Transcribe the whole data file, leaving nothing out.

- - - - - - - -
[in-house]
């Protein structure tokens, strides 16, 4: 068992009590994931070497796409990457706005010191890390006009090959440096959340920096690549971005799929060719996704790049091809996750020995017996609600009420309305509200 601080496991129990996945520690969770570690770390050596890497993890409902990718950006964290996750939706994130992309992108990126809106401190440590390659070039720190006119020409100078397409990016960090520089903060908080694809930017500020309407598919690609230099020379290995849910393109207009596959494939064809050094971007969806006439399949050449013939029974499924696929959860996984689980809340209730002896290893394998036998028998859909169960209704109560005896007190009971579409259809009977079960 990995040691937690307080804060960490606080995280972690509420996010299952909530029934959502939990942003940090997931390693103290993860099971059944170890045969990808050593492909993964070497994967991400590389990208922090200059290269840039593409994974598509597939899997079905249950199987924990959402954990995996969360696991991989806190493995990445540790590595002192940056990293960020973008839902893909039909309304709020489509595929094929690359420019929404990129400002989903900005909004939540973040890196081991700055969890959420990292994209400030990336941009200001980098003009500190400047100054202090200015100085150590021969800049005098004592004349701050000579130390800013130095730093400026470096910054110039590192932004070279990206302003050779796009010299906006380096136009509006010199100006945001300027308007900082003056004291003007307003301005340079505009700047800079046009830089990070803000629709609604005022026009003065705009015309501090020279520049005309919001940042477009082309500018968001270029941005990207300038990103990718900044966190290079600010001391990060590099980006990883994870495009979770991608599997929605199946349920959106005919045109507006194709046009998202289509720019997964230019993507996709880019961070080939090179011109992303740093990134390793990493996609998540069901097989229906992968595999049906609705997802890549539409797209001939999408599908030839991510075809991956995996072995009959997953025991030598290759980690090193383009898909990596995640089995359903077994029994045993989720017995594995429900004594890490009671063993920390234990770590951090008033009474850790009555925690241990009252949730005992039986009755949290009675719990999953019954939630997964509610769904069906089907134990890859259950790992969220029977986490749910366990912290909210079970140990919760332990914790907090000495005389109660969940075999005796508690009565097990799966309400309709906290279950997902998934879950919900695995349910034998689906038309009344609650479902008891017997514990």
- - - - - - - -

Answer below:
[in-house]
């Protein structure tokens, strides 16, 4: 068992009590994931070497796409990457706005010191890390006009090959440096959340920096690549971005799929060719996704790049091809996750020995017996609600009420309305509200 601080496991129990996945520690969770570690770390050596890497993890409902990718950006964290996750939706994130992309992108990126809106401190440590390659070039720190006119020409100078397409990016960090520089903060908080694809930017500020309407598919690609230099020379290995849910393109207009596959494939064809050094971007969806006439399949050449013939029974499924696929959860996984689980809340209730002896290893394998036998028998859909169960209704109560005896007190009971579409259809009977079960 990995040691937690307080804060960490606080995280972690509420996010299952909530029934959502939990942003940090997931390693103290993860099971059944170890045969990808050593492909993964070497994967991400590389990208922090200059290269840039593409994974598509597939899997079905249950199987924990959402954990995996969360696991991989806190493995990445540790590595002192940056990293960020973008839902893909039909309304709020489509595929094929690359420019929404990129400002989903900005909004939540973040890196081991700055969890959420990292994209400030990336941009200001980098003009500190400047100054202090200015100085150590021969800049005098004592004349701050000579130390800013130095730093400026470096910054110039590192932004070279990206302003050779796009010299906006380096136009509006010199100006945001300027308007900082003056004291003007307003301005340079505009700047800079046009830089990070803000629709609604005022026009003065705009015309501090020279520049005309919001940042477009082309500018968001270029941005990207300038990103990718900044966190290079600010001391990060590099980006990883994870495009979770991608599997929605199946349920959106005919045109507006194709046009998202289509720019997964230019993507996709880019961070080939090179011109992303740093990134390793990493996609998540069901097989229906992968595999049906609705997802890549539409797209001939999408599908030839991510075809991956995996072995009959997953025991030598290759980690090193383009898909990596995640089995359903077994029994045993989720017995594995429900004594890490009671063993920390234990770590951090008033009474850790009555925690241990009252949730005992039986009755949290009675719990999953019954939630997964509610769904069906089907134990890859259950790992969220029977986490749910366990912290909210079970140990919760332990914790907090000495005389109660969940075999005796508690009565097990799966309400309709906290279950997902998934879950919900695995349910034998689906038309009344609650479902008891017997514990």